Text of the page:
Browse Prior Art Database

Identification of multi end device paths via FSI chained interface Disclosure Number: IPCOM000240654D
Publication Date: 2015-Feb-16
Document File: 3 page(s) / 103K

Publishing Venue

The Prior Art Database


Disclosed is a method to generate redundant device path maps from hardware team data (EX: schematics, XML...) and pass this into low level device firmware to handle redundancy algorithmically.

This text was extracted from a PDF file.
This is the abbreviated version, containing approximately 34% of the total text.

Page 01 of 3

Identification of multi end device paths via FSI chained interface

Server systems generally utilize redundancy in many areas of the design. Examples of redundant hardware could include power subsystem (fans, power supplies etc.), service processors (SP), memory DIMMs, or vital product data (VPD). Redundancy in the server systems is generally managed by the service processors. The service processor functions encapsulate the redundancy such that one device is opened to communicate to end devices.

Common FRU Access Macro (CFAM) engines are used to drive device interfaces. There is no service processor code that runs within a CFAM, the CFAM is not a service processor, but rather a hardware engines to propagate and drive the varied communications interfaces (EX: UART, IIC, JTAG, etc...). Multiple CFAM engines can be used to drive communications to the same common end devices. In server systems the service processor and the CFAM engines may be packaged on multiple FRUs in multiple enclosures. Within the server design, redundant communications paths may be provided via multiple CFAMs with these redundant path CFAMs packaged on redundant FRUs to ensure concurrent maintenance capability. The service processors itself can also be redundant. Interfaces such as a FRU serial interface (FSI) can provide SPs connectivity to any CFAMs or redundant SP . Each of the redundant SPs must be able to access all of the hardware resources (smart chip, JTAG and I2C buses, GPIOs and CFAMs) .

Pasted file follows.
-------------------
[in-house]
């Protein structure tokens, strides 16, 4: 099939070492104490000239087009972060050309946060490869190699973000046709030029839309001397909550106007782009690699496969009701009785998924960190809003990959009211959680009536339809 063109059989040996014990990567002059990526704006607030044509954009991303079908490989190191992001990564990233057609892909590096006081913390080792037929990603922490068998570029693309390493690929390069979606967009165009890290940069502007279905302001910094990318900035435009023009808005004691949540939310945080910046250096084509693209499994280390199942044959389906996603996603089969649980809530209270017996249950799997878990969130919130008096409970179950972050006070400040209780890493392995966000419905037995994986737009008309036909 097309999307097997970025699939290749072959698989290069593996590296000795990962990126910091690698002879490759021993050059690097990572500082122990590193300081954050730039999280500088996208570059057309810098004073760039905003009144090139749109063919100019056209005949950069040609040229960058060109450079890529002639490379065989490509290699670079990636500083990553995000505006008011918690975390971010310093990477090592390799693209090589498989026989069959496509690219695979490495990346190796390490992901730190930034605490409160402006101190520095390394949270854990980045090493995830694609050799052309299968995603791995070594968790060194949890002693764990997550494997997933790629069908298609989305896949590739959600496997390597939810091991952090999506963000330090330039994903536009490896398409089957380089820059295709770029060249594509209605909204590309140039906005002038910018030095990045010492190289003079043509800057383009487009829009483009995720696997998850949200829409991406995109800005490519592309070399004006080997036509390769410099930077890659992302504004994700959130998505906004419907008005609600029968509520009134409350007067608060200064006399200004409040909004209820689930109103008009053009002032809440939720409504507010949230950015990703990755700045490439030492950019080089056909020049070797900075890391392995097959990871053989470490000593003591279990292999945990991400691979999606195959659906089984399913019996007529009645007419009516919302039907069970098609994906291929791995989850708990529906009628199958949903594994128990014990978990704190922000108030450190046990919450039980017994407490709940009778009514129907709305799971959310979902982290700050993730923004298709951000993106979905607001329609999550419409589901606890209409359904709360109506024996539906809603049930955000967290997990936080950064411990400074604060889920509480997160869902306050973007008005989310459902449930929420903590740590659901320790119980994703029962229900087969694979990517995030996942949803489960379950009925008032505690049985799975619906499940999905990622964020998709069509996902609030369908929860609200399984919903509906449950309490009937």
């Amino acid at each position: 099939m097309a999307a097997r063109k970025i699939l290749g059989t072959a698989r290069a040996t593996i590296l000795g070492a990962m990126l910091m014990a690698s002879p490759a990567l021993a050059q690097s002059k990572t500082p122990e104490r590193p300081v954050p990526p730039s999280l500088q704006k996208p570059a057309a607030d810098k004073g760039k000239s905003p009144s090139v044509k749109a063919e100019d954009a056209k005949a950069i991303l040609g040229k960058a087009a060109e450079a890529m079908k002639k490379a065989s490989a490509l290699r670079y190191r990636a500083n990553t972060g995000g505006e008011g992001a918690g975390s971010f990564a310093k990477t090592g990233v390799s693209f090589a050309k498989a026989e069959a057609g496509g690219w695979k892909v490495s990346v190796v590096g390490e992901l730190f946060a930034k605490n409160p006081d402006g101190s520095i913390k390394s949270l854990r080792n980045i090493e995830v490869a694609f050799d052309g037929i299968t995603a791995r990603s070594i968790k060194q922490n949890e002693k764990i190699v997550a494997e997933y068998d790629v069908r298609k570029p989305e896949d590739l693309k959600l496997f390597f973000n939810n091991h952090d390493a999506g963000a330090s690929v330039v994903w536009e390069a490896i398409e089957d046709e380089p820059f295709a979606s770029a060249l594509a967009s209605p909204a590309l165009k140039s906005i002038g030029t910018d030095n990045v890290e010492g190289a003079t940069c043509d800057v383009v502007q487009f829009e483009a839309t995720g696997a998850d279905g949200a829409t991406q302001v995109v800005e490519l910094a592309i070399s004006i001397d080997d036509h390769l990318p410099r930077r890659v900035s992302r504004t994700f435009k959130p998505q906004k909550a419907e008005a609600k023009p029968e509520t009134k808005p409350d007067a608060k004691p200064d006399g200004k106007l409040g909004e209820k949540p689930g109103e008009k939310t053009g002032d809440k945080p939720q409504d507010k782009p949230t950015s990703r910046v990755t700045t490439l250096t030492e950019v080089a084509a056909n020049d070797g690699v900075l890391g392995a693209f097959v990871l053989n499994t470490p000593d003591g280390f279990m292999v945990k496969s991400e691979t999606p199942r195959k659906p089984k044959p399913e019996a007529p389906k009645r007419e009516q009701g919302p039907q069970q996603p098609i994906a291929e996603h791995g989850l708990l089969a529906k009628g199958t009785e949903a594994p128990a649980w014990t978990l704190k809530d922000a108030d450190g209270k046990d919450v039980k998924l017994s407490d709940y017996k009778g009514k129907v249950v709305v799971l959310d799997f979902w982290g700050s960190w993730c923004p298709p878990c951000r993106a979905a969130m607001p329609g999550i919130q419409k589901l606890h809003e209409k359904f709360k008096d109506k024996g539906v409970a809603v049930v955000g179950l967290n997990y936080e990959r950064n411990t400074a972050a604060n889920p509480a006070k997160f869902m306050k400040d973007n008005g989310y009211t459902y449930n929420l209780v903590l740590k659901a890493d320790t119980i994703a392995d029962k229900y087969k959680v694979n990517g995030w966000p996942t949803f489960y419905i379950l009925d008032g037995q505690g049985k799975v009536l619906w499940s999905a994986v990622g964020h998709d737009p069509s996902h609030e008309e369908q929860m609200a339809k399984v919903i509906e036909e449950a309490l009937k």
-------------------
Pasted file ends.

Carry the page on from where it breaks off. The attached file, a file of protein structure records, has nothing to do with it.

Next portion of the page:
The Figure 1 shows examples of redundant SPs (SP-A and SP-B) and redundant FRUs (FRU-A and FRU-B).

Note that CFAMs on the two redundant FRUs have different FSI links. For example SP-A to FRU-A

CFAM-S1 may be on LINK 3 and SP-A to FRU-B CFAM-S1 may be on LINK5. Note also that the IIC buses are dotted on the back side of the redundant FRUs FRU-A and FRU-B. Using FRU-1 as an example, there are two device paths using SP-A. The first is SP-A FSI:LINK 3 to FRU-A CFAM-S1 and out IIC to FRU-1. The second is SP-A FSI:LINK 5 to FRU-B CFAM-S1 and out IIC to FRU-1. These are redundant paths to the same end device.

The control drawer SP can use either redundant FRU-A or FRU-B to drive devices attached to both FRUs CFAMs. To the device driver, the multiple device paths make the end device actually look like multiple separate end devices. The underlying problem in firmware is to be able to identify and pair up the multiple redundant paths to the same end device. The proposed solution is at compile time to use schematic generated system model information to algorithmically identify redundant paths, generate redundancy mapping/pairs into a format that can be consumed by firmware and include this data in the firmware code load.


Page 02 of 3

Applications generally access end-devices using device paths. The kernel routes the request to end devices using associated end-device device drivers. In the case of IIC bus devices, the device is generally accessed via CFAM-S IIC bus engine which...